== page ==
Welcome to the NavList Message Boards.


A Community Devoted to the Preservation and Practice of Celestial Navigation and Other Methods of Traditional Wayfinding

Compose Your Message

Add Images & Files
    Re: The expression "terrestrial navigation"
    From: Stephen N.G. Davies
    Date: 2017 Feb 20, 09:46 +0800
    Just a half cent worth from an ex-RN Brit, but back in the 1960s we only ever referred to what is here always referred to as ‘celnav’ (celestial navigation) as ‘astro’ as in astro-navigation or navigation by the stars. I can’t say I ever remember hearing or reading the term ‘terrestrial’ in the context of the bread and butter stuff. My sense (trying to recall 50+ years in the past) is that there was a presumed set of practices called ’navigation’ within which were many sub-elements such as passage planning, visual and blind pilotage, chart work, tides and all that therein lies, meteorology and astro.
    Stephen D
    Dr Stephen Davies
    c/o Department of Real Estate and Construction
    EH103, Eliot Hall
    University of Hong Kong

    Office: (852) 2219 4089
    Mobile: (852) 6683 3754 


    On 19 Feb 2017, at 9:48 PM, Bill Lionheart <NoReply_Lionheart@fer3.com> wrote:

    Before seeing this discussion and the references cited I would not
    have thought terrestrial navigation meant anything other than
    navigating on land!  A quick search showed me that it is used in the
    way I imagined when describing the navigation of non-human animals
    (terrestrial animals as oppose to marine or aquatic animals), and as
    list members pointed out now widely used to mean coastal navigation or
    pilotage. A rather silly usage in my opinion.
    The semantic difficulty is that when we say "X navigation" for
    adjective X does X mean the reference points we use (celestial bodies,
    terrestrial land marks/beacons, or orbiting space vehicles) or the
    medium in which we travel. I am no linguist but are we a victim here
    of the very simplified grammar of case in English? In other languages
    perhaps an ending would indicate navigation by land (marks),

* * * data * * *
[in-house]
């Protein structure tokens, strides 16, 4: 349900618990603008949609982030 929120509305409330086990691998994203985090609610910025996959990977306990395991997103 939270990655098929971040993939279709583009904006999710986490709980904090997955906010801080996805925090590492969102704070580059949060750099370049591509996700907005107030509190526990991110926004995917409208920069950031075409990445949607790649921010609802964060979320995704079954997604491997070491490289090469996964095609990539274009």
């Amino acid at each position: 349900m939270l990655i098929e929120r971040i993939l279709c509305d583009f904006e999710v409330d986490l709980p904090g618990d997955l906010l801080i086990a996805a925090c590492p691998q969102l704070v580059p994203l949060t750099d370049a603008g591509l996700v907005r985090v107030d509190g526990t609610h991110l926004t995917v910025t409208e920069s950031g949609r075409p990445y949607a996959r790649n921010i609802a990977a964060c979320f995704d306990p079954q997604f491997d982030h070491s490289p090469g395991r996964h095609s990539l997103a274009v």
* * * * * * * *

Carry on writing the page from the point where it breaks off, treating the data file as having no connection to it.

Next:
instrumental case, rather than navigation on land locative case.
    (perhaps speakers of more grammatically complicated languages will
    chip in?)
    We could make it simple be saying "navigation on land", "navigation at
    sea", "navigation by stars", "navigation by land marks" Doesn't sound
    nearly as fancy but seems more specific to me. Perhaps such
    specificity is useful in titles of books or papers?
    Bill Lionheart
    On 19 February 2017 at 06:28, Henry Halboth  wrote:
    > Frank,
    > Prior to posting my previous on this subject I had checked m copy of the
    > International Maritime Dictionary wherein I found the term "geo-navigation"
    > defined, but again no reference to "terrestrial navigation" whatsoever.
    > Henry
    > On Sat, Feb 18, 2017 at 2:43 PM, Frank Reed 
    > wrote:
    >> Don S, you wrote:
    >> "The earliest use that I have found is 1831, by Sir Walter Scott in his
    >> novel Castle Dangerous, though the usage seems metaphorical."
    >> Sir Walter Scott... a monkey with a typewriter. :) Wikipedia has a very
    >> informative article on the Infinite Monkey Theorem, by the way. In this
    >> context, I call that an accidental hit. Words get paired together in
    >> innumerable combinations, and the pairing "terrestrial navigation" pops up
    >> here and there throughout the available literature. But this new modern
    >> usage does not appear in the expected places. To me the most compelling
    >> evidence was discovering that there are no books with that phrase in the
    >> title except a few accidental cases like extra-terrestrial navigation and,
    >> most importantly, those two exam prep manuals (one as yet unpublished!).
    >> A similar accidental hit, while I'm thinking of it, is the first recorded
    >> usage of the word chronometer, around 1718 if I remember correctly. But it
    >> does not qualify as the origin of the later word and its still current
    >> meaning because it was intended as pure satire --a funny, overly-academic
    >> sounding word designed to parody the new scientific lingo of the day.
    >> Frank Reed
    >> View and reply to this message
    > View and reply to this message
    Professor of Applied Mathematics

    View and reply to this message

    Browse Files

    Drop Files


    What is NavList?

    Join NavList

    (please, no nicknames or handles)
    Do you want to receive all group messages by email?
    Yes No

    You can also join by posting. Your first on-topic post automatically makes you a member.

    Posting Code

    Enter the email address associated with your NavList messages. Your posting code will be emailed to you immediately.

    Email Settings

    Posting Code:

    Custom Index

    Start date: (yyyymm dd)
    End date: (yyyymm dd)

    Visit this site
    Visit this site
    Visit this site
    Visit this site
    Visit this site
    Visit this site